3 pages
Word Count
1107 words
Course Code

Newspaper Accounts of Nat Turner’s Insurrection

April 24, 2016
Newspaper Accounts of Nat Turner’s Insurrection
Nat Turner and his uprising struck fear into some, and ignited others against one another.
There was no clear, concise “right or wrong” argument regarding the uprising. Nat
Turner’s reasoning could be misconstrued and utilized to make him look like a
cold-blooded murderer, while others saw a deeper reasoning behind his intentions. While
there are facts regarding the killings, multiple publications reported the situation in their
own ways - appeasing their audience.
One of the publications, The Richmond Enquirer, sided with the slaveowners and masters
in the situation. They went on to claim that Nat Turner was “...artful, impudent, and
vindictive, without any cause or provocation.” (Richmond Enquirer, page 1). Nat Turner
did have a cause, though. He was treated nicely by his master, but other slaves were not
treated as well. In fact, some were treated much worse. The Richmond Enquirer also goes
on to say that Turner had threatened the slaves - as they imply by saying “...And by
importunity or threats they prevailed upon 20 or others to cooperate in the scheme of
massacre...” (Richmond Enquirer, page 1). This statement could be doubted as it had
seemed to be a large scale revolution with cause that had created a terrible aftermath. The
revolution that large shows that a vast amount of slaves were angry with how things were
and their mistreatment. The publication goes on to lay a bit of blame on Turner’s owner,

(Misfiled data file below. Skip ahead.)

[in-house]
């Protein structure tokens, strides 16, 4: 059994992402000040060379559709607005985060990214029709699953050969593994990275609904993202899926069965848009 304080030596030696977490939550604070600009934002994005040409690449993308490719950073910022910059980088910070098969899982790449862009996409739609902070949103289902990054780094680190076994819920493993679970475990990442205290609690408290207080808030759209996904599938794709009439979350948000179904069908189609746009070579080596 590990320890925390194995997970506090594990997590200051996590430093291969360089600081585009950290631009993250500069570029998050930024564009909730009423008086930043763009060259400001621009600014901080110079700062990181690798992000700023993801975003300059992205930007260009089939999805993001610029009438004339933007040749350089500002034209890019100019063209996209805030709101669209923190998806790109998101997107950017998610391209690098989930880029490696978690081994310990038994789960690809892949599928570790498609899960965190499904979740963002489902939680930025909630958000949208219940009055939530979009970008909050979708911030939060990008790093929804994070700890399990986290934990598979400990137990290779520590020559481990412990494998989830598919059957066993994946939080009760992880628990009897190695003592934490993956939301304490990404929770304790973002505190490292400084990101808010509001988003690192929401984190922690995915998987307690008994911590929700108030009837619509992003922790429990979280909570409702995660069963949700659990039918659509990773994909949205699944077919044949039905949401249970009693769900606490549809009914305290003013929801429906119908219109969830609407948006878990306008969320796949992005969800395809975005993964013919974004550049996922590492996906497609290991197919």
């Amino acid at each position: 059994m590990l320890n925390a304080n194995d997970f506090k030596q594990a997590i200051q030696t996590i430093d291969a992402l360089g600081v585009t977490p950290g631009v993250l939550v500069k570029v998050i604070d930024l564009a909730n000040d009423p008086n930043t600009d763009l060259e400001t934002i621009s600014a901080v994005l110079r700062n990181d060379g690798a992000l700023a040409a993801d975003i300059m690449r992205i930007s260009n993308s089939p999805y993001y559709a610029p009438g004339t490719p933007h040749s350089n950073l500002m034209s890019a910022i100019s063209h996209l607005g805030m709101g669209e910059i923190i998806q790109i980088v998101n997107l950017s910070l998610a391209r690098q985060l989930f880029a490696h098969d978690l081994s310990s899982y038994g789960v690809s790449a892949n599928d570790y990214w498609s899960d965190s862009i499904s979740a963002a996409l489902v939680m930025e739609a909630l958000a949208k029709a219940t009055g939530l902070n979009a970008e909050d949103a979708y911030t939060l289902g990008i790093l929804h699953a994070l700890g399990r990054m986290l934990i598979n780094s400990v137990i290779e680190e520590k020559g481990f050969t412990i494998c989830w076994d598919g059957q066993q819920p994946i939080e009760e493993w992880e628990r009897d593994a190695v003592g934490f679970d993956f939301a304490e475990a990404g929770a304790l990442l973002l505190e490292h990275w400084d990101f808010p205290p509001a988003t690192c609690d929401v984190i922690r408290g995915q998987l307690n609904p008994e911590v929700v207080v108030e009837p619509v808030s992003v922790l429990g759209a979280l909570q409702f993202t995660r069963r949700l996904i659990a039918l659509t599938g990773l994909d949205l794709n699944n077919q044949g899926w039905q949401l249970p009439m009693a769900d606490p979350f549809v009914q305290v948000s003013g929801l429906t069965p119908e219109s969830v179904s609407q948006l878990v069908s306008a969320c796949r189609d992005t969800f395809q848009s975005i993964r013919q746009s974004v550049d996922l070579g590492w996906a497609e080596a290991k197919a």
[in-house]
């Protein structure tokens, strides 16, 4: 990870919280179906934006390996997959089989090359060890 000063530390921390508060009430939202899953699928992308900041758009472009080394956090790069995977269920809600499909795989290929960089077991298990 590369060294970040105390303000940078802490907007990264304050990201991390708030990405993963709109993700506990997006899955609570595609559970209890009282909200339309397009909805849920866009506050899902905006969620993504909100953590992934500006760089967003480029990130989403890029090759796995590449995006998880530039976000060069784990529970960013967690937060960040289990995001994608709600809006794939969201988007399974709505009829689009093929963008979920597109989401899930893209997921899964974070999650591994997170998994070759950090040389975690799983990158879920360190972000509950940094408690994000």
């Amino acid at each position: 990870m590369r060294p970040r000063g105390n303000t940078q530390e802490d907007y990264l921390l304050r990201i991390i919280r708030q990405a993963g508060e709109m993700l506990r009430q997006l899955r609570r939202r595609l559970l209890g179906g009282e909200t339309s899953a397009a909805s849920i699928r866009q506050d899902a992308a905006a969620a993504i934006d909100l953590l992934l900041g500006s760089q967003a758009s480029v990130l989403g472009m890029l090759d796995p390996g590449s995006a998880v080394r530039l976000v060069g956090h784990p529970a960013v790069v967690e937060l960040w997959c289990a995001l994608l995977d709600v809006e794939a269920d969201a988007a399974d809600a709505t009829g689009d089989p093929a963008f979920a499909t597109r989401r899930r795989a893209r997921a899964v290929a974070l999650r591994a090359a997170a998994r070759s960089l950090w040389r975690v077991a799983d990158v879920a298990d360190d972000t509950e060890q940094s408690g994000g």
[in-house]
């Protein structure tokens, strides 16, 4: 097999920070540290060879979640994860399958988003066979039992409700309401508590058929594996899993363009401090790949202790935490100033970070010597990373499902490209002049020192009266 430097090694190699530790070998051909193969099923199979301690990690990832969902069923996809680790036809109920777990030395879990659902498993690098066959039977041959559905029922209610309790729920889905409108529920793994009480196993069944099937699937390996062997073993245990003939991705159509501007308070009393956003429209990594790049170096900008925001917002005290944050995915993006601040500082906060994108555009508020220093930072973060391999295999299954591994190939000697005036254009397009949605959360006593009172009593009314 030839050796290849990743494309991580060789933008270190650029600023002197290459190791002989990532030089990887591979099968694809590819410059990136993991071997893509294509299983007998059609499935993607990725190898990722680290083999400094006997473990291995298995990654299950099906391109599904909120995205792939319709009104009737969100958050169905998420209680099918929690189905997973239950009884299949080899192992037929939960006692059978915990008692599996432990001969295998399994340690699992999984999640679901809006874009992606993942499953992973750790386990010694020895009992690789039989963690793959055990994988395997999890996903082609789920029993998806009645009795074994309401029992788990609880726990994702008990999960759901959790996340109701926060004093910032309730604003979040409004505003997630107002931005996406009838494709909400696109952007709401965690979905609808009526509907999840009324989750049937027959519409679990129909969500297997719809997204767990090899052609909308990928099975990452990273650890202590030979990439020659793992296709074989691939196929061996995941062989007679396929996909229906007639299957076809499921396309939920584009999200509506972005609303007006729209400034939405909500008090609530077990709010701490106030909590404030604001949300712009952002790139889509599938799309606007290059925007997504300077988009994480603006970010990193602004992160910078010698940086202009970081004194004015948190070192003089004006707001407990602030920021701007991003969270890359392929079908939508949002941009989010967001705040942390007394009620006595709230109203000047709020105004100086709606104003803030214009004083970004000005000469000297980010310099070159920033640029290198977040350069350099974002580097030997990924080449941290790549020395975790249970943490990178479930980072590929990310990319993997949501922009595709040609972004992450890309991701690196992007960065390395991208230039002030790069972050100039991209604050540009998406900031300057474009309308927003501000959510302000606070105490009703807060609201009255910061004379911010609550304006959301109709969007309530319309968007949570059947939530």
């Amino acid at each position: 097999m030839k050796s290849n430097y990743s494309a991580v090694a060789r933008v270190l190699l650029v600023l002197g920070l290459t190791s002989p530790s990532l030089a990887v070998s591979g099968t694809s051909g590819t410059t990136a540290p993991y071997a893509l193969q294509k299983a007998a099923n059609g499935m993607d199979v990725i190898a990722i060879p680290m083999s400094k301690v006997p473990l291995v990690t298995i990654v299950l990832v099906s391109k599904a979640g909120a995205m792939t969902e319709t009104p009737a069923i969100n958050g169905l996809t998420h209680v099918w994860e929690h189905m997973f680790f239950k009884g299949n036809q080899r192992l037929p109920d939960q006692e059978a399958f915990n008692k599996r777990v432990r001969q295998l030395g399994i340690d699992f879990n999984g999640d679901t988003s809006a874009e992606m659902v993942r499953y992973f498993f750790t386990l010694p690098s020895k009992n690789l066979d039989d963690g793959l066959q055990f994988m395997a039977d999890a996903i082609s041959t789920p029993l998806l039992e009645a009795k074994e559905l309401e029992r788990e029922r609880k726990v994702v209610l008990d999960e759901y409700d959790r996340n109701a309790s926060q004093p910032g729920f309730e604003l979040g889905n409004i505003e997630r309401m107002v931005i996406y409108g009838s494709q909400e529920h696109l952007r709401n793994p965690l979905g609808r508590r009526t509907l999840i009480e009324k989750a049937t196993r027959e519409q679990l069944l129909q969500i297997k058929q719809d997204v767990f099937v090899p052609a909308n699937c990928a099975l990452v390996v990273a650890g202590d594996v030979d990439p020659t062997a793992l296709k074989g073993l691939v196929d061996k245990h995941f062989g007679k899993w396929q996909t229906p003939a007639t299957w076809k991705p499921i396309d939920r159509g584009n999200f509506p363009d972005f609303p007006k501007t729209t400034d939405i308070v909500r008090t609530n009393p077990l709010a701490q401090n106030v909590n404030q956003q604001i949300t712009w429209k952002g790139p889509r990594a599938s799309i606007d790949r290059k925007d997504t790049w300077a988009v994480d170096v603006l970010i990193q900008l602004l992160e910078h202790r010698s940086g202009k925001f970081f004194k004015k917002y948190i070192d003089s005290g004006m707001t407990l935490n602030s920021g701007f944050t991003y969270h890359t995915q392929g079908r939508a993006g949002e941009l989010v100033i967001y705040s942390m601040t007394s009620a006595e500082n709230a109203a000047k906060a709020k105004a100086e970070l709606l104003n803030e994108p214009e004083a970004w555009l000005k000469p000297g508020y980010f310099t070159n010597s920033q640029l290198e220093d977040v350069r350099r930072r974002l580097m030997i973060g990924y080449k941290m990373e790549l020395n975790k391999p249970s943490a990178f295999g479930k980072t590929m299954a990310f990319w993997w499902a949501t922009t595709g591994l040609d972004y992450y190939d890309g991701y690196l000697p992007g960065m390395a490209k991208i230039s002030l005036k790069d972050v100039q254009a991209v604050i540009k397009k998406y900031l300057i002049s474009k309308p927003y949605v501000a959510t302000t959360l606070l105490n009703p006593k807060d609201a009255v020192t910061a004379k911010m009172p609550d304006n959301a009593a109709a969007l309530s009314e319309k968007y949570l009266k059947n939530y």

Mr. Travis. Turner had said Mr. Travis had treat him well, and that his intelligence was put
to good use by learning how to read and write. The Richmond Enquirer first
Kalina Robles History 17 Professor Lan
introduces Nat Turner and immediately follows up with the fact that he was taught to
read and write. It obviously was a huge deal at the time because it was immediately stated
after his name was first mentioned - “A fanatic preacher by the name of Nat Turner (Gen.
Nat Turner) who had been taught to read and write...” (Richmond Enquirer, page 1). One
major point that indicates the Richmond Enquirer sided with the slaveowners is the fact
that they had stated that owners treat their slaves well. They imply this by stating the
slaves are “...the property of kind and indulgent masters...”. It seems that slaveowners
would least be described as “kind and indulgent” as masters would often abuse their slaves
and treat them poorly. The Richmond Enquirer account in summation seems to be an

Subscribe Now

Sign up to view full document

View Document